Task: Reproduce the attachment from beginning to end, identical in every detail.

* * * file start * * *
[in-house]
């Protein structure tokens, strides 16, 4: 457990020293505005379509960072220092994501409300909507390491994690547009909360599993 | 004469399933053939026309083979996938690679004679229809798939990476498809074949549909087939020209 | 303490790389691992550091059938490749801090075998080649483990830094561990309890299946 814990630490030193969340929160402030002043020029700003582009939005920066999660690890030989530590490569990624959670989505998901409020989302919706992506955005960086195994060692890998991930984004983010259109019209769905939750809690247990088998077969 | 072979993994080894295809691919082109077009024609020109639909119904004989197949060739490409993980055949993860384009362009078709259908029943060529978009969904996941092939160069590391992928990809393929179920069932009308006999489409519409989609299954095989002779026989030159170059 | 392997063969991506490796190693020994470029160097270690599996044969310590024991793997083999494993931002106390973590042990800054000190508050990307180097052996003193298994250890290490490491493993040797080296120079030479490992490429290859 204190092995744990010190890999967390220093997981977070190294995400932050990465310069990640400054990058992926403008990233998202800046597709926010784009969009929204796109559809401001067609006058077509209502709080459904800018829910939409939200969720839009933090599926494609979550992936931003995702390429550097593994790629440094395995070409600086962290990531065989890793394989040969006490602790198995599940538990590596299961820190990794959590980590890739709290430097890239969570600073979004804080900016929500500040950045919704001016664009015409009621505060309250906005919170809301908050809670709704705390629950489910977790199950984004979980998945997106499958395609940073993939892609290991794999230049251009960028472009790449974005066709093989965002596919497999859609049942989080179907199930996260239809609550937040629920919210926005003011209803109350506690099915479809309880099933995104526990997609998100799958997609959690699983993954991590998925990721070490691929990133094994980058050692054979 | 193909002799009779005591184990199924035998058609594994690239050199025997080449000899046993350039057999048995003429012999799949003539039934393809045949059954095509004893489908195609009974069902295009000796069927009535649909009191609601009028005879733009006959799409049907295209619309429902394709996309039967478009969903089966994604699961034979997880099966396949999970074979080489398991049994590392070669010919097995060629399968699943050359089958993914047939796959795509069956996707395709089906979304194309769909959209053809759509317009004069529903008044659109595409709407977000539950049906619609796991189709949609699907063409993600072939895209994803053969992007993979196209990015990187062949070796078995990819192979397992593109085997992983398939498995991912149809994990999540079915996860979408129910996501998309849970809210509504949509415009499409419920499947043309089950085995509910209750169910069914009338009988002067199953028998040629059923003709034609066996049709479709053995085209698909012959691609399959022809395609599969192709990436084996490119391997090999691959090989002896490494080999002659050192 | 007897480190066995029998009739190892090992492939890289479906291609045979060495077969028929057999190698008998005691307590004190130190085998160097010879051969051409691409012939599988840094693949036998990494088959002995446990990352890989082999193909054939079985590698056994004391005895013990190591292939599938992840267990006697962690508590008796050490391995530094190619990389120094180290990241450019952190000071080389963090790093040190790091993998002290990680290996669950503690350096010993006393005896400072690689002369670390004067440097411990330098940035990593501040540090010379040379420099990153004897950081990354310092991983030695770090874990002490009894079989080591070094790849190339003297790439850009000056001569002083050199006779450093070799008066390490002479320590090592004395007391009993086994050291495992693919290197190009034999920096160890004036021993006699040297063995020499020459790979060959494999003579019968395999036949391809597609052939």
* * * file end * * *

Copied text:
[in-house]
């Protein structure tokens, strides 16, 4: 457990020293505005379509960072220092994501409300909507390491994690547009909360599993 | 004469399933053939026309083979996938690679004679229809798939990476498809074949549909087939020209 | 303490790389691992550091059938490749801090075998080649483990830094561990309890299946 814990630490030193969340929160402030002043020029700003582009939005920066999660690890030989530590490569990624959670989505998901409020989302919706992506955005960086195994060692890998991930984004983010259109019209769905939750809690247990088998077969 | 072979993994080894295809691919082109077009024609020109639909119904004989197949060739490409993980055949993860384009362009078709259908029943060529978009969904996941092939160069590391992928990809393929179920069932009308006999489409519409989609299954095989002779026989030159170059 | 392997063969991506490796190693020994470029160097270690599996044969310590024991793997083999494993931002106390973590042990800054000190508050990307180097052996003193298994250890290490490491493993040797080296120079030479490992490429290859 204190092995744990010190890999967390220093997981977070190294995400932050990465310069990640400054990058992926403008990233998202800046597709926010784009969009929204796109559809401001067609006058077509209502709080459904800018829910939409939200969720839009933090599926494609979550992936931003995702390429550097593994790629440094395995070409600086962290990531065989890793394989040969006490602790198995599940538990590596299961820190990794959590980590890739709290430097890239969570600073979004804080900016929500500040950045919704001016664009015409009621505060309250906005919170809301908050809670709704705390629950489910977790199950984004979980998945997106499958395609940073993939892609290991794999230049251009960028472009790449974005066709093989965002596919497999859609049942989080179907199930996260239809609550937040629920919210926005003011209803109350506690099915479809309880099933995104526990997609998100799958997609959690699983993954991590998925990721070490691929990133094994980058050692054979 | 193909002799009779005591184990199924035998058609594994690239050199025997080449000899046993350039057999048995003429012999799949003539039934393809045949059954095509004893489908195609009974069902295009000796069927009535649909009191609601009028005879733009006959799409049907295209619309429902394709996309039967478009969903089966994604699961034979997880099966396949999970074979080489398991049994590392070669010919097995060629399968699943050359089958993914047939796959795509069956996707395709089906979304194309769909959209053809759509317009004069529903008044659109595409709407977000539950049906619609796991189709949609699907063409993600072939895209994803053969992007993979196209990015990187062949070796078995990819192979397992593109085997992983398939498995991912149809994990999540079915996860979408129910996501998309849970809210509504949509415009499409419920499947043309089950085995509910209750169910069914009338009988002067199953028998040629059923003709034609066996049709479709053995085209698909012959691609399959022809395609599969192709990436084996490119391997090999691959090989002896490494080999002659050192 | 007897480190066995029998009739190892090992492939890289479906291609045979060495077969028929057999190698008998005691307590004190130190085998160097010879051969051409691409012939599988840094693949036998990494088959002995446990990352890989082999193909054939079985590698056994004391005895013990190591292939599938992840267990006697962690508590008796050490391995530094190619990389120094180290990241450019952190000071080389963090790093040190790091993998002290990680290996669950503690350096010993006393005896400072690689002369670390004067440097411990330098940035990593501040540090010379040379420099990153004897950081990354310092991983030695770090874990002490009894079989080591070094790849190339003297790439850009000056001569002083050199006779450093070799008066390490002479320590090592004395007391009993086994050291495992693919290197190009034999920096160890004036021993006699040297063995020499020459790979060959494999003579019968395999036949391809597609052939």